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GameStop shares: what you need to know


CharlotteIG

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The surge in GameStop has caught the market’s attention, and that of financial media. A small retail stock, in an industry in long-term decline, has seen its market value rise very rapidly, as retail traders, coordinating via the website Reddit, have bought into the stock using options, forcing the hedge funds that have taken short positions in it to close out their trades, pushing the stock yet higher.

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What is a short squeeze?

This short squeeze is a classic market move, familiar to many traders, and is something that can occur in almost any market, if the conditions are right. In this, the conditions were that short positions had been built up in a company that had seen its stock price fall nearly 95% from its 2013 high. This ‘one-way’ trade had continued regardless of the moves in broader indices, as investors took advantage of the fall in traditional retail volumes, leaving companies like GameStop with declining businesses.

All seemed to work well, until traders on the ‘Wall Street bets’ sub-Reddit decided to start buying the stock. When the stock rises, some shorts have to cover their position by closing out and buying back the stock. This in turn drives the price higher, forcing out others, and so on. A short squeeze develops, which can, as in this case, drive the price to dizzying highs that are arguably entirely unconnected with the actual business.

Some might suggest this is market manipulation, but the short positions in a company are public knowledge, and it is not actually illegal for ordinary investors to club together in the same stocks. Traders who short need to be aware that such squeezes can happen and should also realise that the vast majority of trades, particularly in equities, are on the long side. Most investors, whether retail or professional, buy stocks in the hope that they will go up.

Shorting is an important part of the market and helps the activity of ‘price discovery’ to develop. It also helps liquidity and should be viewed as an underhand activity. But while share prices can ‘only’ go to zero, giving long investors a theoretical floor, they can, in theory, go as high as they like. Thus, those with short positions, can, if they do not manage their risk properly, suffer unlimited losses.

Continued gains are not guaranteed

While GameStop, and others that have been heavily shorted, has enjoyed a huge rally, this does not mean that continued gains are guaranteed. The future of any trade is always uncertain, and after such a huge ride there may be many investors, of all types, who still think that the shares are overvalued, and will look to short them once again. Regardless of whether an investor trades long or short, they must make sure that they have a clear risk management plan in place, with stop levels clearly defined.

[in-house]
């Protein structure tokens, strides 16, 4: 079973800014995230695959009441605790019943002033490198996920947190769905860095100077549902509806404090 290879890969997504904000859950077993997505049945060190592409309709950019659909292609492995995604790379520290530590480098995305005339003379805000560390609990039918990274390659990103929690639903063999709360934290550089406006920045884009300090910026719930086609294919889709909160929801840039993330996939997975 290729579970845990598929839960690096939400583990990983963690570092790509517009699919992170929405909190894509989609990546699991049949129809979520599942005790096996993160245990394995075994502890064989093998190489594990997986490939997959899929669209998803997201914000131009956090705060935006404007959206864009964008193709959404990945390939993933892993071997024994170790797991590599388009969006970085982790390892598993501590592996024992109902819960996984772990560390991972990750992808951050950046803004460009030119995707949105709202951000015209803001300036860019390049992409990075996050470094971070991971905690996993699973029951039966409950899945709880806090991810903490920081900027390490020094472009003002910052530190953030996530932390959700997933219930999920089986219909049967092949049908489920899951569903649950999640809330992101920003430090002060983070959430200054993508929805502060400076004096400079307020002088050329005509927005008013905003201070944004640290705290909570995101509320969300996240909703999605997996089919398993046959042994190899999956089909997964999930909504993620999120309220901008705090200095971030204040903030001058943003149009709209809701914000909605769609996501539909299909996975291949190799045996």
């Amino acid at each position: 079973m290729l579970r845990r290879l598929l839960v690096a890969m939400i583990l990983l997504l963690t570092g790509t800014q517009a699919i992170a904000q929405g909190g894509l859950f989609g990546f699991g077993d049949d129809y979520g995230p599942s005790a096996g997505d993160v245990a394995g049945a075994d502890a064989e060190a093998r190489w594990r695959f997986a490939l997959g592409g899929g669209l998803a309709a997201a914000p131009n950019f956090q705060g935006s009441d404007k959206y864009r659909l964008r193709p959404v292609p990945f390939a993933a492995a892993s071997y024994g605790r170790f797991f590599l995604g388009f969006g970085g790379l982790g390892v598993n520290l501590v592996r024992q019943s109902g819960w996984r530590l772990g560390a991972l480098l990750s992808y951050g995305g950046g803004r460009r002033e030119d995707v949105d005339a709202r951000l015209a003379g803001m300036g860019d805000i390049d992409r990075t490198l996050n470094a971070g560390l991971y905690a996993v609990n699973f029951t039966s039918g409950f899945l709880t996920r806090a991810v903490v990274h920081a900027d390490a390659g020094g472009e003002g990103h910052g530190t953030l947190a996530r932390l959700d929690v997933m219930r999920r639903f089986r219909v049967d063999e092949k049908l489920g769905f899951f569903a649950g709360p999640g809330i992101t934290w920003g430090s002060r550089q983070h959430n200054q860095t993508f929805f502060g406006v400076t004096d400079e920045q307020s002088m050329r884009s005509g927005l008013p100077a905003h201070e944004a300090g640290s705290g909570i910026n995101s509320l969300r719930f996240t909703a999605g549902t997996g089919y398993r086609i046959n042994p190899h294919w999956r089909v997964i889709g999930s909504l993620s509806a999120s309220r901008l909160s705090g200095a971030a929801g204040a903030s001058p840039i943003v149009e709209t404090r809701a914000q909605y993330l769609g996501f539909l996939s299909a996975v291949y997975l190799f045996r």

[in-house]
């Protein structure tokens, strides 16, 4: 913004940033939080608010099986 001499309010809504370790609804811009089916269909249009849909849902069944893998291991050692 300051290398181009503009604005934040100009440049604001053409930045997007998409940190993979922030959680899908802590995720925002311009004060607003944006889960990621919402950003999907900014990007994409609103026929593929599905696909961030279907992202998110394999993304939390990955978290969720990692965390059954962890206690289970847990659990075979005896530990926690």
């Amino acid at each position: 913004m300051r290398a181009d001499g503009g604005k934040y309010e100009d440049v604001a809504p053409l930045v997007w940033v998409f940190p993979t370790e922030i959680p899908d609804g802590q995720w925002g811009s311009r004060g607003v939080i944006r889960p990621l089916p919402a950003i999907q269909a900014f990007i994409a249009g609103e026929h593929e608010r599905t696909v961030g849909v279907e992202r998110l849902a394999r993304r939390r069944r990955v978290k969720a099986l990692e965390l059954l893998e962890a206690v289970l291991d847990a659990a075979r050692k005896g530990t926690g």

We are currently seeing increased volatility in certain stocks, including GameStop and AMC. This increases the risk of sudden, large or rapid loss and the potential for gaps, where stocks fall dramatically when the market opens.

Please note that IG does not offer options on GameStop or AMC Entertainment, or the ability to short these stocksIt must be stressed that IG does not offer options on GameStop, with only spread bet, CFD trades or share dealing available on our platform.

The activity in these stocks has been confined to a small part of the market, with normal price action continuing in the vast majority of stocks. It will command plenty of attention in the media, and the excitement will undoubtedly provide an attraction for many traders, but sometimes it is better to watch from afar rather than attempt to jump in to such a volatile situation.

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19 minutes ago, superwi11 said:

So what is IG going to do about the fact that it crashed for an hour during the rapid events, and GME shares worth $400 couldn't be sold (in fact, it seems a huge number couldn't even log in successfully) until they had hit $200.

Taking risks on a stock is one thing. But when the platform goes completely dark, is that just a gamble that's our fault as well? And if it's not our fault, then does the company who's responsible get to share in the losses they're responsible for?

Hey @superwi11

Thanks for your comment. 

We do apologise for the issue yesterday and if your positions were affected we do urge you to correct your exposure and reach out to us so we can resolve this for you. 

All the best 

  • Like 2
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Guest Flat

Posted

Can't believe I need to look around for an alternative broker. Don't want to be caught out by concentration risk. I logged in yesterday to get involved in this stock but the price was "suspended".

Come on IG, play fair. It's what the regulator would want......

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IG Nokia NOK the last straw.

Shocking, Ive had this happen countless times with IG every time there is an actual opportunity to trade volitility retail are blocked out until the position is crushed due to buying blocked out how convenient that seems.